Being traumatized doesn’t disqualify Ford’s testimony. But it hardly qualifies it either. At the end of the day, the science about trauma is simply not strong enough to infer the degree of her statement’s accuracy. Anyone wielding psychological science about trauma in order to authenticate the veracity of her statement is simply not saturated in the trauma literature. This includes Ford herself who, as a specialist in psychometrics and social statistics, ought to recognize the fragile status of the trauma concept and its surrounding science.
“Read Christine Blasey Ford’s Prepared Statement,” The New York Times, Sept. 27, 2018.
Cf. Ian Hacking, “Memory Sciences, Memory Politics,” in Tense Past: Cultural Essays in Trauma and Memory, ed. Paul Antze and Michael Lambek (New York: Routledge, 1996), 67-87.
Ruth Leys, Trauma: A Genealogy(Chicago: The University of Chicago Press, 2000).
Leys, Trauma, 307. See Marlise Simons, “Landmark Bosnia Rape Trial: A Legal Morass,” New York Times, July 29th, 2998; “Rape in Bosnia Is War Crime, UN Court Rules,” International Herald Tribune, December 11th, 1998.
Leys comments: “Skepticism also surfaces when … the attribution of trauma appears to be made by lawerly fiat.” Leys, Trauma, 8.
See G. Boulanger, “A State of Anarchy and a Call to Arms: The Research and Treatment of Post-Traumatic Stress Disorder,” Journal of Contemporary Psychotherapy 20 (1990): 5-15; Berthold P. R. Gerson and Ingrid V. E. Carlier, “Post-Traumatic Stress Disorder: The History of a Recent Concept,” British Journal of Psychiatry 161 (1992): 742-48; Rachel Yehuda and Alexander C. McFarlane, “Conflict Between Current Knowledge About Posttraumatic Stress Disorder and Its Original Conceptual Basis,” American Journal of Psychiatry 152 (1995): 1705-1713.
Richard McNally, Remembering Trauma(Cambridge, MA: Harvard University Press, 2005), 1.
James L. McGaugh, “Making Lasting Memories: Remembering the Significant,” Proceedings of the National Academy of Sciences of the United States of America 110 (2013): 10402-10407.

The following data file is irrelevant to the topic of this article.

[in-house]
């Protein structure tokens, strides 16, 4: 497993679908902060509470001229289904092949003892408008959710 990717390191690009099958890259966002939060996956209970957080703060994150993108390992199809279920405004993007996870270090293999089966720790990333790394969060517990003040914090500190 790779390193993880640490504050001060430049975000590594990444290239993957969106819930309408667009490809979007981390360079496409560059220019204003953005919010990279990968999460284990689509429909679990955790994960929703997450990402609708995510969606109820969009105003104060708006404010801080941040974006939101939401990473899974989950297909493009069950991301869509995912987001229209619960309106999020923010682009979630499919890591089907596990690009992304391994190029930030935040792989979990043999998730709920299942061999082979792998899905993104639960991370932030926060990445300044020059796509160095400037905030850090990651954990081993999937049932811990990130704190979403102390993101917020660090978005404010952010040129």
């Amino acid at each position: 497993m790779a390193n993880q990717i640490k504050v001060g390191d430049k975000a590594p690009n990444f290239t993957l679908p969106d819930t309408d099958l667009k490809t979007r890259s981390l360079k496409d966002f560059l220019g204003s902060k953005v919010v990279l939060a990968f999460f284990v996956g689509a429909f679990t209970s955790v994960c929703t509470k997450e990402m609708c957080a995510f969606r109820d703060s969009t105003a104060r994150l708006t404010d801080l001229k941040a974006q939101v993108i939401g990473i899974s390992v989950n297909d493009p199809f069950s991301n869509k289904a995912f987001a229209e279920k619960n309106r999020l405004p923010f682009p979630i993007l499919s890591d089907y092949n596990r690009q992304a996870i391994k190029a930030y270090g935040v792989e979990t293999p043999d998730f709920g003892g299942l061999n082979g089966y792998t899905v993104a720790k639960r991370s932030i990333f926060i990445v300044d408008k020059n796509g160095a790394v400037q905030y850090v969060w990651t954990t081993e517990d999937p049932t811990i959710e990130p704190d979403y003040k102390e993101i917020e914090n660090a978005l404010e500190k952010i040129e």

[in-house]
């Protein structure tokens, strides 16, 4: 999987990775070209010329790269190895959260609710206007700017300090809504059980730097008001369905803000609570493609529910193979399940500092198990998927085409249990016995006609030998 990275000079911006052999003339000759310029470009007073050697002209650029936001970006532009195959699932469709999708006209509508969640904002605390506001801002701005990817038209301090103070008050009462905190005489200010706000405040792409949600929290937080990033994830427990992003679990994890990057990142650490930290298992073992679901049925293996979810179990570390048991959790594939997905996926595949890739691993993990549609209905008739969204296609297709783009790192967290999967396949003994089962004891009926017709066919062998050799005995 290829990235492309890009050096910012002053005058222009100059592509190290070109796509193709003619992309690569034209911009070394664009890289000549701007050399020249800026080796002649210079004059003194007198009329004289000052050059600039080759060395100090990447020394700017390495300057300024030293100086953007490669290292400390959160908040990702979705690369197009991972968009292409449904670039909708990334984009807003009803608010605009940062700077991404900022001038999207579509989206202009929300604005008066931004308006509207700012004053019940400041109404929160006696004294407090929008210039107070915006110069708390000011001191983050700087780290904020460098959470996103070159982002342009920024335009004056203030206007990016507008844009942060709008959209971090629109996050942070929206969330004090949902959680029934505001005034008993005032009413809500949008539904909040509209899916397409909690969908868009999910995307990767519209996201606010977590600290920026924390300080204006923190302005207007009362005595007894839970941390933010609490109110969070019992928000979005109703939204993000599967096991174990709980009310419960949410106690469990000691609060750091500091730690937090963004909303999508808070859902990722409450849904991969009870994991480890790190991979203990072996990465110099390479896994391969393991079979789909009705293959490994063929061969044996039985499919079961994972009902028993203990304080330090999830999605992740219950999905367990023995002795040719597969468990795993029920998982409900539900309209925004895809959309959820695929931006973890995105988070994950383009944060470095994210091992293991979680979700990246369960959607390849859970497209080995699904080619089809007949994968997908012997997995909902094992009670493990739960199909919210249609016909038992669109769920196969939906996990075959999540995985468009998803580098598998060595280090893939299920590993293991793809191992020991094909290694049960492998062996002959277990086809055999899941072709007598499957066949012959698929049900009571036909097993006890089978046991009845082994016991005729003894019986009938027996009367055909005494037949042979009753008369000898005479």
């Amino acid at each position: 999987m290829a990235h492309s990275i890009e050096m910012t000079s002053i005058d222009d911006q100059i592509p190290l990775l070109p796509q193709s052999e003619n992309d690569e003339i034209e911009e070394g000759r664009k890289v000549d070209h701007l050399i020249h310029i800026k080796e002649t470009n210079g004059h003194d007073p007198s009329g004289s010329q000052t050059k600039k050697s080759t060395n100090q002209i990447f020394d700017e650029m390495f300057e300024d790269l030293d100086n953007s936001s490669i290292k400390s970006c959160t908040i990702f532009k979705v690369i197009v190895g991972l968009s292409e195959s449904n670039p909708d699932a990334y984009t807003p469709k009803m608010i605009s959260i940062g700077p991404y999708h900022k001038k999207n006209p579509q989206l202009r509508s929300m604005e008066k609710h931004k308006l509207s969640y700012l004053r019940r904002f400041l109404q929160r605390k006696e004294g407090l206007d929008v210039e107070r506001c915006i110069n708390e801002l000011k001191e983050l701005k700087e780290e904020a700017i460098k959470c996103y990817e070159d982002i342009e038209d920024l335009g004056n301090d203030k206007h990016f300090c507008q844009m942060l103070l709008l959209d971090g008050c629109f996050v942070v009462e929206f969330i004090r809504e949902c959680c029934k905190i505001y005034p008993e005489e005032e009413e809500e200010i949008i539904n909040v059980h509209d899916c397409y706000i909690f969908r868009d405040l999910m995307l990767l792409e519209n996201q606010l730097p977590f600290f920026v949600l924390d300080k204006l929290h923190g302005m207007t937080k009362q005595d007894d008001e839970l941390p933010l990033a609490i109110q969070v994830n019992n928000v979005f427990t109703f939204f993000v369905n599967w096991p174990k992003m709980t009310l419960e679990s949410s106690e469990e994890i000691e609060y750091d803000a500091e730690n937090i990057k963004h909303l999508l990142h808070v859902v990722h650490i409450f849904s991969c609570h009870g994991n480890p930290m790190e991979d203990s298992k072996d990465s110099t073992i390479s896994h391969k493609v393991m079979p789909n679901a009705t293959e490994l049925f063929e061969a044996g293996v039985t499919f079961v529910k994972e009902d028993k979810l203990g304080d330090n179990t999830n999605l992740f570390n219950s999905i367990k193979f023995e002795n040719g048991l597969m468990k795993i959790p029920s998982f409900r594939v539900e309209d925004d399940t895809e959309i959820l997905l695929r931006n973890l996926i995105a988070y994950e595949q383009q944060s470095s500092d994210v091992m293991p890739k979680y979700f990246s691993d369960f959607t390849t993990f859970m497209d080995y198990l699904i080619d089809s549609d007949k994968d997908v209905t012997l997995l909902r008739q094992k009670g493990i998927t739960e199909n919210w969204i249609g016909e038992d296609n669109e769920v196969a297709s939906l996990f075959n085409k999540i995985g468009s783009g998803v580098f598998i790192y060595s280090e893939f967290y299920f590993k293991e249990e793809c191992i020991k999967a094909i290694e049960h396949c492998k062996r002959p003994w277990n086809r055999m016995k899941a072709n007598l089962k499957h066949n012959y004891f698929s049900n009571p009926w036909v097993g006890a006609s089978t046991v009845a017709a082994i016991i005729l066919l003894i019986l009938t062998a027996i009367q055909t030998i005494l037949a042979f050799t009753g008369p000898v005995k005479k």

Henry Otgaar, Peter Muris, Mark L. Howe, and Harald Merckelbach, “What Drives False Memories in Psychopathology? A Case for Associative Activation,” Clinical Psychological Science 5, no. 6 (2017): 1048-1069.
René Descartes, Meditations on the First Philosophy, in The Philosophical Works of Descartes, trans. Elizabeth S. Haldane and G.R.T. Ross, 2 vols. (New York: Cambridge University Press, 1931), 1: 145-46.
Russell comments: “here is no logical impossibility in the supposition that the whole of life is a dream.” The Problems of Philosophy (New York: Oxford University Press, 1997; orig., Home University, 1912), 1.
Bessel van der Kolk and Rita Fisler, “Dissociation and the Fragmentary Nature of Traumatic Memories: Overview and Exploratory Study,” Journal of Traumatic Stress 8, no. 4 (1995): 510.
Sven-Ake Christianson, “Emotional Stress and Eyewitness Memory: A Critical Review,” Psychological Bulletin 112 (1992): 288.
Martin J. Gerson and Victor M. Victoroff, “Experimental Investigation into the Validity of Confessions Obtained Under Sodium Amytal Narcosis,” Journal of Clinical Psychopathology and Psychotherapy 9 (1948): 374.
Fredrick C. Redlich, Leonard J. Ravitz, and George H. Dession, “Narcoanalysis and Truth,” American Journal of Psychology107 (1951): 586-593; William Sargant, Battle for the Mind (Los Altos, CA: Malor; orig., Heinemann, 1957), 203-248.
Leys, Trauma, 9.
Leys, Trauma, 7. Cf. Bessel van der Kolk and Rita Fisler, “Dissociation and the Fragmentary Nature of Traumatic Memories: Overview and Exploratory Study,” Journal of Traumatic Stress 8, no. 4 (1995): 505-525
S. J. Ceci, M. L. C. Huffman, E. Smith, and E. F. Loftus, “Repeatedly Thinking about a Non-Event: Source Misattributions Among Preschoolers,” Consciousness and Cognition: An International Journal 3 (1994): 388-407.
D. Stephen Lindsay and J. Don Read, “Psychotherapy and Memories of Childhood Sexual Abuse: A Cognitive Perspective,” Applied Cognitive Psychology 8 (1994): 304 [281-338].
See Nick Haslam, “Concept Creep: Psychology’s Expanding Concepts of Harm and Pathology” Psychological Inquiry 27, no. 1 (2016): 1-17.
E.g., Philip Rucker and Robert Costa, “‘The Trauma for a Man’: Male Fury and Fear Rises in GOP in Defense of Kavanaugh,” The Washington Post, October 1st, 2018.
Helena Chmura Kraemer and Christine Blasey, How Many Subjects?, 2nd ed. (New York: SAGE Publications, 2016), 24